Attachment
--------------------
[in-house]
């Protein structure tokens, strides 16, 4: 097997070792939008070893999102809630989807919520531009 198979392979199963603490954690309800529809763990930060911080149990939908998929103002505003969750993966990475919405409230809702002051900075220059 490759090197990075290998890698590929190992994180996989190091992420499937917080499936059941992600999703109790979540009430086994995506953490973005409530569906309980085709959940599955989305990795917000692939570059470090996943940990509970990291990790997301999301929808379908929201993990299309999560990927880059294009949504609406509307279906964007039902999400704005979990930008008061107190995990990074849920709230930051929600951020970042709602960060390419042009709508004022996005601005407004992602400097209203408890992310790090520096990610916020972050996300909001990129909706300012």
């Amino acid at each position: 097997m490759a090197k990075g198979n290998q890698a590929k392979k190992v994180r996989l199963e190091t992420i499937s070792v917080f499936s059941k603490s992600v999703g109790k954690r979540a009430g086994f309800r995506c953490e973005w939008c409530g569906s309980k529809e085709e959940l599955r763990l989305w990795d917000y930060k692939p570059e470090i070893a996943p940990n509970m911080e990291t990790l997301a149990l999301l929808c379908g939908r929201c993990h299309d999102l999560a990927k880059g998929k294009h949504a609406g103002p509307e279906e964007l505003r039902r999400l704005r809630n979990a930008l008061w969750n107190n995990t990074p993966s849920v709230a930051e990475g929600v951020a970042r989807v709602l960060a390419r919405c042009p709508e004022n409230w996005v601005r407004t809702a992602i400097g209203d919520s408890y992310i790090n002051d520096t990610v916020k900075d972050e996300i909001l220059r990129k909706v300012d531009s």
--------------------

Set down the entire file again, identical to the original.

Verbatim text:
[in-house]
């Protein structure tokens, strides 16, 4: 097997070792939008070893999102809630989807919520531009 198979392979199963603490954690309800529809763990930060911080149990939908998929103002505003969750993966990475919405409230809702002051900075220059 490759090197990075290998890698590929190992994180996989190091992420499937917080499936059941992600999703109790979540009430086994995506953490973005409530569906309980085709959940599955989305990795917000692939570059470090996943940990509970990291990790997301999301929808379908929201993990299309999560990927880059294009949504609406509307279906964007039902999400704005979990930008008061107190995990990074849920709230930051929600951020970042709602960060390419042009709508004022996005601005407004992602400097209203408890992310790090520096990610916020972050996300909001990129909706300012």
């Amino acid at each position: 097997m490759a090197k990075g198979n290998q890698a590929k392979k190992v994180r996989l199963e190091t992420i499937s070792v917080f499936s059941k603490s992600v999703g109790k954690r979540a009430g086994f309800r995506c953490e973005w939008c409530g569906s309980k529809e085709e959940l599955r763990l989305w990795d917000y930060k692939p570059e470090i070893a996943p940990n509970m911080e990291t990790l997301a149990l999301l929808c379908g939908r929201c993990h299309d999102l999560a990927k880059g998929k294009h949504a609406g103002p509307e279906e964007l505003r039902r999400l704005r809630n979990a930008l008061w969750n107190n995990t990074p993966s849920v709230a930051e990475g929600v951020a970042r989807v709602l960060a390419r919405c042009p709508e004022n409230w996005v601005r407004t809702a992602i400097g209203d919520s408890y992310i790090n002051d520096t990610v916020k900075d972050e996300i909001l220059r990129k909706v300012d531009s």